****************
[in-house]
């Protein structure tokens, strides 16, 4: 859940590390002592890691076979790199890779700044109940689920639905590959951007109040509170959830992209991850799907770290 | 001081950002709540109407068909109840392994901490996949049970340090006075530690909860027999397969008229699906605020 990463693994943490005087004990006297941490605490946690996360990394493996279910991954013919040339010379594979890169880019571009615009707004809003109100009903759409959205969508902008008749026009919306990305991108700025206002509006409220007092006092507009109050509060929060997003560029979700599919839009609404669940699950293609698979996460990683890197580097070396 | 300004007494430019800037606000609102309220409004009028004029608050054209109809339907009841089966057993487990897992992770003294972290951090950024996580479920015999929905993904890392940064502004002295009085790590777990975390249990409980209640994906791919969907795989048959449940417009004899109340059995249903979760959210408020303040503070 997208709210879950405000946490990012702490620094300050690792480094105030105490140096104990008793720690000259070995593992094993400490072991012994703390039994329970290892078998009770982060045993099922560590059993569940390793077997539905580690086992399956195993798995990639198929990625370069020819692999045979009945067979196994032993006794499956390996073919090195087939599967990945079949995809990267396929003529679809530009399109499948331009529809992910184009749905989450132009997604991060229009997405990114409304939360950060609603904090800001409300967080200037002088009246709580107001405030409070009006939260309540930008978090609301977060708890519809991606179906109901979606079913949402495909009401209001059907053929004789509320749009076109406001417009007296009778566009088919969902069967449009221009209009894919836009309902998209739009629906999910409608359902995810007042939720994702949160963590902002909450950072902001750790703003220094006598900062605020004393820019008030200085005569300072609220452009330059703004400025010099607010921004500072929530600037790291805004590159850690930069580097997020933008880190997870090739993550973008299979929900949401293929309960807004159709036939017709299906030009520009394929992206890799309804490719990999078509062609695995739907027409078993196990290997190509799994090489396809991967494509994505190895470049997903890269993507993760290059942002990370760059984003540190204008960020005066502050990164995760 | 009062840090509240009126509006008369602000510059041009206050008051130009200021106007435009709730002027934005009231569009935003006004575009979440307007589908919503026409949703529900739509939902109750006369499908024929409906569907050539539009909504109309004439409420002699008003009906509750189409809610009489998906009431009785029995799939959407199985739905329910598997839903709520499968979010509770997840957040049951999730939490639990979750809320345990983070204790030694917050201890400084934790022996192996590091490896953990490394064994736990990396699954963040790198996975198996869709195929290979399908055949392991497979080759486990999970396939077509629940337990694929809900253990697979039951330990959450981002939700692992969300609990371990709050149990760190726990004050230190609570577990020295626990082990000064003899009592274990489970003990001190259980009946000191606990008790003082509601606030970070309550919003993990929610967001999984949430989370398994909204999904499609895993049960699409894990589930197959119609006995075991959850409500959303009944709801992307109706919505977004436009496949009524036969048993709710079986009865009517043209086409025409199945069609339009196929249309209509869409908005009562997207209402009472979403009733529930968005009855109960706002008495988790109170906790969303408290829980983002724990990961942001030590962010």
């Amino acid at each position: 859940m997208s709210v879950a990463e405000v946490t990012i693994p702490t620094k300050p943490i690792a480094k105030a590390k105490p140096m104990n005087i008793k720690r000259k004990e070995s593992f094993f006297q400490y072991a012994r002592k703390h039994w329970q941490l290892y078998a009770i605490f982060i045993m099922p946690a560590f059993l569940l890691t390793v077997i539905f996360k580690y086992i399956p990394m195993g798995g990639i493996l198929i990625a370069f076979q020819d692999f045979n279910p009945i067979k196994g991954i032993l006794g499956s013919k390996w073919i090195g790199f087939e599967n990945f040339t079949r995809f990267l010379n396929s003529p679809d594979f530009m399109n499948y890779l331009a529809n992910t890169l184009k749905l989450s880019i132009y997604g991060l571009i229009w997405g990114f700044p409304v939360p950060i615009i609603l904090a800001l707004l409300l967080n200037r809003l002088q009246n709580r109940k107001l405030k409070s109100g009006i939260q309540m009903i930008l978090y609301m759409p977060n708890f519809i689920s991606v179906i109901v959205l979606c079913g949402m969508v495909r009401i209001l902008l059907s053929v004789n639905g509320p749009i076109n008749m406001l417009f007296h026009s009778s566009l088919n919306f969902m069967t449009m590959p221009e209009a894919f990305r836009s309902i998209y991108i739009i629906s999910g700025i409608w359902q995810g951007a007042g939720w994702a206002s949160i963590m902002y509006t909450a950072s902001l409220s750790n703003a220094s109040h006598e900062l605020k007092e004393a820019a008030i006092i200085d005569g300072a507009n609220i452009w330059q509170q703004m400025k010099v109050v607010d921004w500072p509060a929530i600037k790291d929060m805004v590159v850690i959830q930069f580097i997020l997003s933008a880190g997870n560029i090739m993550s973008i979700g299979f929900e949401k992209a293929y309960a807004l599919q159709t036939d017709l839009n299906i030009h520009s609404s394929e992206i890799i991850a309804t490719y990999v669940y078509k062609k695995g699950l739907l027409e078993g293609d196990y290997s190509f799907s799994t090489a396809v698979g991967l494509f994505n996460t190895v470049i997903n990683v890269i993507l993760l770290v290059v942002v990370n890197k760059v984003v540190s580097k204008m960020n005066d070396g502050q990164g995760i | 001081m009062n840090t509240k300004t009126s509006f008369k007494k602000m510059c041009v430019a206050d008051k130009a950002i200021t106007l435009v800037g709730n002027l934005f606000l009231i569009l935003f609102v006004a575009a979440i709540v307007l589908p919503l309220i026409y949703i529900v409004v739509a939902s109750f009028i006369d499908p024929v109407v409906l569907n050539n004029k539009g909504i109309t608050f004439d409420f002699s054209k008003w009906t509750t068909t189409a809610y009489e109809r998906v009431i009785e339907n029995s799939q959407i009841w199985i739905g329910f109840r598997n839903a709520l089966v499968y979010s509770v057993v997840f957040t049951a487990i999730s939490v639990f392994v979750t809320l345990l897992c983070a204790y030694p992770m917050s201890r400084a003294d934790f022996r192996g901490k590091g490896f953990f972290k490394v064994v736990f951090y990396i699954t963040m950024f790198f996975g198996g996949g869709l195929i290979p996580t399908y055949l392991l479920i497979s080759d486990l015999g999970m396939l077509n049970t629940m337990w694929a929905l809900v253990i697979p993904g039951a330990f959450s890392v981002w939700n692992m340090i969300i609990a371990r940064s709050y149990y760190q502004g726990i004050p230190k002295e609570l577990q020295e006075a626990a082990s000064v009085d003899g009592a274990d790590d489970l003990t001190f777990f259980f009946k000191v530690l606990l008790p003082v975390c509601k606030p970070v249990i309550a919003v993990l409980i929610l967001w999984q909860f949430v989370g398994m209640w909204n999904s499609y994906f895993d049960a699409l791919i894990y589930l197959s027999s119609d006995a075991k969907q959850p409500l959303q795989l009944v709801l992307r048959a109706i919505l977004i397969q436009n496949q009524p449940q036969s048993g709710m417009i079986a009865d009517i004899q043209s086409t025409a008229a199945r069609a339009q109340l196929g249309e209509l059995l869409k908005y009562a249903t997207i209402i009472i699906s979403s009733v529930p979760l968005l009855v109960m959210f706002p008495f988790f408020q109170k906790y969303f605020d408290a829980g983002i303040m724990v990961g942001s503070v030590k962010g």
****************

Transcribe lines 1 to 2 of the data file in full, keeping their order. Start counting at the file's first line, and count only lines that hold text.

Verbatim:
[in-house]
């Protein structure tokens, strides 16, 4: 859940590390002592890691076979790199890779700044109940689920639905590959951007109040509170959830992209991850799907770290 | 001081950002709540109407068909109840392994901490996949049970340090006075530690909860027999397969008229699906605020 990463693994943490005087004990006297941490605490946690996360990394493996279910991954013919040339010379594979890169880019571009615009707004809003109100009903759409959205969508902008008749026009919306990305991108700025206002509006409220007092006092507009109050509060929060997003560029979700599919839009609404669940699950293609698979996460990683890197580097070396 | 300004007494430019800037606000609102309220409004009028004029608050054209109809339907009841089966057993487990897992992770003294972290951090950024996580479920015999929905993904890392940064502004002295009085790590777990975390249990409980209640994906791919969907795989048959449940417009004899109340059995249903979760959210408020303040503070 997208709210879950405000946490990012702490620094300050690792480094105030105490140096104990008793720690000259070995593992094993400490072991012994703390039994329970290892078998009770982060045993099922560590059993569940390793077997539905580690086992399956195993798995990639198929990625370069020819692999045979009945067979196994032993006794499956390996073919090195087939599967990945079949995809990267396929003529679809530009399109499948331009529809992910184009749905989450132009997604991060229009997405990114409304939360950060609603904090800001409300967080200037002088009246709580107001405030409070009006939260309540930008978090609301977060708890519809991606179906109901979606079913949402495909009401209001059907053929004789509320749009076109406001417009007296009778566009088919969902069967449009221009209009894919836009309902998209739009629906999910409608359902995810007042939720994702949160963590902002909450950072902001750790703003220094006598900062605020004393820019008030200085005569300072609220452009330059703004400025010099607010921004500072929530600037790291805004590159850690930069580097997020933008880190997870090739993550973008299979929900949401293929309960807004159709036939017709299906030009520009394929992206890799309804490719990999078509062609695995739907027409078993196990290997190509799994090489396809991967494509994505190895470049997903890269993507993760290059942002990370760059984003540190204008960020005066502050990164995760 | 009062840090509240009126509006008369602000510059041009206050008051130009200021106007435009709730002027934005009231569009935003006004575009979440307007589908919503026409949703529900739509939902109750006369499908024929409906569907050539539009909504109309004439409420002699008003009906509750189409809610009489998906009431009785029995799939959407199985739905329910598997839903709520499968979010509770997840957040049951999730939490639990979750809320345990983070204790030694917050201890400084934790022996192996590091490896953990490394064994736990990396699954963040790198996975198996869709195929290979399908055949392991497979080759486990999970396939077509629940337990694929809900253990697979039951330990959450981002939700692992969300609990371990709050149990760190726990004050230190609570577990020295626990082990000064003899009592274990489970003990001190259980009946000191606990008790003082509601606030970070309550919003993990929610967001999984949430989370398994909204999904499609895993049960699409894990589930197959119609006995075991959850409500959303009944709801992307109706919505977004436009496949009524036969048993709710079986009865009517043209086409025409199945069609339009196929249309209509869409908005009562997207209402009472979403009733529930968005009855109960706002008495988790109170906790969303408290829980983002724990990961942001030590962010």